When I was a kid my grandfather used to make little boats with half-walnut shells, fitting them with a matchstick mast and paper sail. Their association with childhood pleasures goes back a long way - apparently the Romans had a ritual at weddings whereby the bridegroom threw walnuts to children, symbolising the casting off of childhood preoccupations and the beginning of adult life.
One of the many botanically interesting aspects of walnuts is that they are not - botanically speaking - nuts. They are classified as drupes - fruits with a fleshy outer coating and a single hard seed inside, which groups them with peaches and plums whose outer coat is succulent. The tough outer coat of walnuts eventually splits to release the hard seed inside but it has its own special properties - it produces a deep brown dye. I discovered this for myself by accident when I was showing some visitors around Durham University Botanic Garden and picked up a fallen fruit and idly pulled it apart to show them the walnut seed inside - and it took three days for the brown stains to disappear from my fingers.
For about twenty years I had a walnut tree in my own small garden but it was foolish to plant such a fast-growing forest tree in such a small plot. It quickly outgrew the garden and I had to cut it down - and that revealed another interesting sensory aspect of the tree - its foliage and wood have a distinctive fragrance, that to me smells of apricots.
Walnut produces male and female reproductive structures separately on the same tree (monoecy) - the male flower being these fat catkins....
........... and the female being the ovary with a short style and twin stigmas that you can see between the leaf stalks at the top of the picture above. Solitary trees sometimes fail to produce nuts because there is a time differential between stigmas becoming receptive and the catkins shedding pollen (dichogamy).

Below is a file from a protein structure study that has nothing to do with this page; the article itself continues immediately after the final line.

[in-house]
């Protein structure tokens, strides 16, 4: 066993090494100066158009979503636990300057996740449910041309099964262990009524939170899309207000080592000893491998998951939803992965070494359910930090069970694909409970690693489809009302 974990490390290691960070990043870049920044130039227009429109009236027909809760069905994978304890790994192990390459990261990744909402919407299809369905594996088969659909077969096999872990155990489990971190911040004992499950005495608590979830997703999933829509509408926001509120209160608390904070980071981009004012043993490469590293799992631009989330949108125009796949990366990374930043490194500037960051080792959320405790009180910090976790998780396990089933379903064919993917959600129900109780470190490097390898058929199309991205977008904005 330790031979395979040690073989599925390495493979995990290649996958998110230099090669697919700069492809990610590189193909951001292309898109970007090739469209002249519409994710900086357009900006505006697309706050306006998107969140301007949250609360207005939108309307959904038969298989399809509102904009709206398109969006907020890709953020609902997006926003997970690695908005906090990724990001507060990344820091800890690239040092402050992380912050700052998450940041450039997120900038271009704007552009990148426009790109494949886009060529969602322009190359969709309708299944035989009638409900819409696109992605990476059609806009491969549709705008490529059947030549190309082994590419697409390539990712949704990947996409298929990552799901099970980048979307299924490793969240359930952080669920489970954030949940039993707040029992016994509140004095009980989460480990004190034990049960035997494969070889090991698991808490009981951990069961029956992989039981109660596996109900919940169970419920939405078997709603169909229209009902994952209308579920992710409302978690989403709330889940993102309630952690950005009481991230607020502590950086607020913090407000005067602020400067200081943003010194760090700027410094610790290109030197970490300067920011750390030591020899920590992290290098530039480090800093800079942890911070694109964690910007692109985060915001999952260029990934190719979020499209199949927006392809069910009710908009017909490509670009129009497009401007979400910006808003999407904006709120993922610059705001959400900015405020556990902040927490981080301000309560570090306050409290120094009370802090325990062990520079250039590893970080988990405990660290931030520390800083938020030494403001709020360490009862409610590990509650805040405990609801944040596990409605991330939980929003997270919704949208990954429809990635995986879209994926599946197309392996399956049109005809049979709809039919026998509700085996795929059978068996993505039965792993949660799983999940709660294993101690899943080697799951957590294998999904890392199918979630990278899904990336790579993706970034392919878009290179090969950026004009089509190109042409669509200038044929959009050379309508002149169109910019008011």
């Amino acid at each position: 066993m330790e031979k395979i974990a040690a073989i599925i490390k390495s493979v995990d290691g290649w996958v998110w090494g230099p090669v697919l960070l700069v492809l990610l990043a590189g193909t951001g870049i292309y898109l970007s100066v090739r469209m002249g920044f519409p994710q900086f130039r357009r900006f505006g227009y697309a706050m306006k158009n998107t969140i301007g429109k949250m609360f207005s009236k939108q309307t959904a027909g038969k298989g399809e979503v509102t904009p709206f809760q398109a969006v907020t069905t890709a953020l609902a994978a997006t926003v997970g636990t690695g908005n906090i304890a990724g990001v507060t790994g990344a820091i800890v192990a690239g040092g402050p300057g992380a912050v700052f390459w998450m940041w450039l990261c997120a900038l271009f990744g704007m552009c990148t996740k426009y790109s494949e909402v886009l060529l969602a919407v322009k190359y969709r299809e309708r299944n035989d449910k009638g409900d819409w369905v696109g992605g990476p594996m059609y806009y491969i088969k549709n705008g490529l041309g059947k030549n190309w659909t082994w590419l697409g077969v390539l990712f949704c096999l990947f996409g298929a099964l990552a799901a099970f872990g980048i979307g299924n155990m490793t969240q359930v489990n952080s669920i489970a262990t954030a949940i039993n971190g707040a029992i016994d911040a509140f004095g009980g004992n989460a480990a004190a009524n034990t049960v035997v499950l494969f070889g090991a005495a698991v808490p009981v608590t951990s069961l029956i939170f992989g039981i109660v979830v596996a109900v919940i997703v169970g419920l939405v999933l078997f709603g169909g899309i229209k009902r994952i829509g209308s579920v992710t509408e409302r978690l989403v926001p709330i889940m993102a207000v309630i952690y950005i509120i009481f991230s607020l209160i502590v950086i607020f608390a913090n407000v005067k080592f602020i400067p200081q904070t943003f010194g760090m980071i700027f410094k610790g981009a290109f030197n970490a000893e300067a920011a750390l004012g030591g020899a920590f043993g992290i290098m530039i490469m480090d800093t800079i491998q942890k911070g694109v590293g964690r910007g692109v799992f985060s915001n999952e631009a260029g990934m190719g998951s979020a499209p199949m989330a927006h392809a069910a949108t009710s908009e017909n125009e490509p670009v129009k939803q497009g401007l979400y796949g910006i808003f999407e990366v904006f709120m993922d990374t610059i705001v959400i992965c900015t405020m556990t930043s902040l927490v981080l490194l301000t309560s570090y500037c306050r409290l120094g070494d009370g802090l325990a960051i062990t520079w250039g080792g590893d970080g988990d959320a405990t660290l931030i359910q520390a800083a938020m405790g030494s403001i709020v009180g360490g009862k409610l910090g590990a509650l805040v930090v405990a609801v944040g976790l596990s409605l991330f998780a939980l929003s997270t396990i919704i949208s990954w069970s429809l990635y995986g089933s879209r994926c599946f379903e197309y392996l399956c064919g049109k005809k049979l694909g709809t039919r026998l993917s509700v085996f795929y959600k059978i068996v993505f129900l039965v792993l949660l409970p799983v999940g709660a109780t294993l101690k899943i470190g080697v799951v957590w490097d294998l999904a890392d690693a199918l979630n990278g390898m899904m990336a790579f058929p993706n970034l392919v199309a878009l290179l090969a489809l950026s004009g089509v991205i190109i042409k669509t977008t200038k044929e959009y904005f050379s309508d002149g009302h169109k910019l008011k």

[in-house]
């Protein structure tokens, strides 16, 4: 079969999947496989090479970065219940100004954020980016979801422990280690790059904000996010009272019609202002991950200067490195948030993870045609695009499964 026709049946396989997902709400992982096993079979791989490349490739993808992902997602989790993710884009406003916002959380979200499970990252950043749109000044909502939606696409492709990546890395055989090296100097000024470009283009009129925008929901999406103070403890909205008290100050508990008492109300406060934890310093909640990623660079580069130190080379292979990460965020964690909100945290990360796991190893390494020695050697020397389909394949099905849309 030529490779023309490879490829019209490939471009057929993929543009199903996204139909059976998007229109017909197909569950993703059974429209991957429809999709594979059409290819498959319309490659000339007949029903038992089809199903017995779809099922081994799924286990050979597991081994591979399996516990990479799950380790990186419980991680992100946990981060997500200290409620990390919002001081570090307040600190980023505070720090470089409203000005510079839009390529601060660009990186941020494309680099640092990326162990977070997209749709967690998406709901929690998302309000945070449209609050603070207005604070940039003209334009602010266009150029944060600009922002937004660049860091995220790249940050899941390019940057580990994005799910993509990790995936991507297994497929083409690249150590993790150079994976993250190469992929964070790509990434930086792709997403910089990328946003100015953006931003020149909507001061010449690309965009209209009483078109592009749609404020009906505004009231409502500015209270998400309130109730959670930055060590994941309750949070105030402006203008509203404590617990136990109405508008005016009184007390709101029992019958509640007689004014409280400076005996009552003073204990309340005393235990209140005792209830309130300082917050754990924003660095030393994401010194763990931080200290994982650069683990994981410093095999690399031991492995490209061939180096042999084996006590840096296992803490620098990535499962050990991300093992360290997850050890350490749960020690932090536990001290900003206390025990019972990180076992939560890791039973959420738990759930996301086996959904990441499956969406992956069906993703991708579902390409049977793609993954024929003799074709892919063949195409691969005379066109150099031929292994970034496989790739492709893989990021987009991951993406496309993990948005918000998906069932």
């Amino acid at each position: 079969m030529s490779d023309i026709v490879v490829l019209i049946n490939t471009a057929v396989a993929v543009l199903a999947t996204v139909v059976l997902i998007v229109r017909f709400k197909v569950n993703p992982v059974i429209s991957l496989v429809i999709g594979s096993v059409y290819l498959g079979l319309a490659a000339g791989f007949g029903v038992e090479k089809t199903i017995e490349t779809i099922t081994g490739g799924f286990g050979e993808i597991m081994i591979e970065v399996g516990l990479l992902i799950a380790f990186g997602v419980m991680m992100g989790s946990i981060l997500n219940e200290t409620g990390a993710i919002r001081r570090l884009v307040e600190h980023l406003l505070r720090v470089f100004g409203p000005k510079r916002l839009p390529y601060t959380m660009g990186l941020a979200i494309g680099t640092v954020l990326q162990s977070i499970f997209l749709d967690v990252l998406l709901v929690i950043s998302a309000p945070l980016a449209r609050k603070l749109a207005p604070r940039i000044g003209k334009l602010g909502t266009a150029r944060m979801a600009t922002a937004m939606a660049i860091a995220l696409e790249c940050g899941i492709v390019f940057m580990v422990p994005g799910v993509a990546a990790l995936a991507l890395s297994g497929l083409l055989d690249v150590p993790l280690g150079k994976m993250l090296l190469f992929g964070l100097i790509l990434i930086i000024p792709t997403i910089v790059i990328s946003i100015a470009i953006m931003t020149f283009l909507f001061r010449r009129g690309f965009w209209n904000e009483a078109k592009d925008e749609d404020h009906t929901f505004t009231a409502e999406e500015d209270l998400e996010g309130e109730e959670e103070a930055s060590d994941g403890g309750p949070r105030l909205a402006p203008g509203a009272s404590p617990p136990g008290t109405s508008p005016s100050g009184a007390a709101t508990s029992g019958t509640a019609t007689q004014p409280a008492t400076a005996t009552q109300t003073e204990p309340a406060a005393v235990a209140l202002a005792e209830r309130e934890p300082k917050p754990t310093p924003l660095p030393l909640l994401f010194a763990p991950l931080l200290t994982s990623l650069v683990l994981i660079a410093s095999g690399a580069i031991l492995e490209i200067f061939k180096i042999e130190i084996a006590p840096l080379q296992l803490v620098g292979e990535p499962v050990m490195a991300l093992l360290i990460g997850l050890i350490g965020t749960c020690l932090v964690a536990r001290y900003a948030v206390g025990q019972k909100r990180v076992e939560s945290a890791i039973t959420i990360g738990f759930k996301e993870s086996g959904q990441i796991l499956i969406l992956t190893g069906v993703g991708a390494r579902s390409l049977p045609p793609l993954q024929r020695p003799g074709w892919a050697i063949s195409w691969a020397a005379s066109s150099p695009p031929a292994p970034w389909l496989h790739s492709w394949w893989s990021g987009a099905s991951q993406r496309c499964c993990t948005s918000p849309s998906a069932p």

Aside from its edible 'nuts', which were always an enduring feature of Christmas in our house when I was a child (no one could ever find the nut-crackers, which were not as elegant as the pair you can see here), walnut is famous for the beauty of its timber which is widely used for cabinet-making and for gun stocks. The tree originates from extreme south-east Europe and the Near-East (hence the alternative name Persian walnut) and can be killed in extreme winters. In 1709 there was a winter in Europe that killed thousands of walnut trees, which were felled and bought by Dutch merchants who foresaw an impending shortage and made a handsome profit by cornering the market for walnut timber in the years before new trees could be established.
There is an old saying that walnut trees are more fruitful if their branches are beaten. The likely origin of this is that walnuts used to be harvested as soon as they began to ripen, while still attached to the tree, by knocking them down with long poles - otherwise birds and squirrels would get them first. This assault on the tree broke the tips of twigs and promoted the growth of fruiting spurs, producing a better crop of fruits in the following year.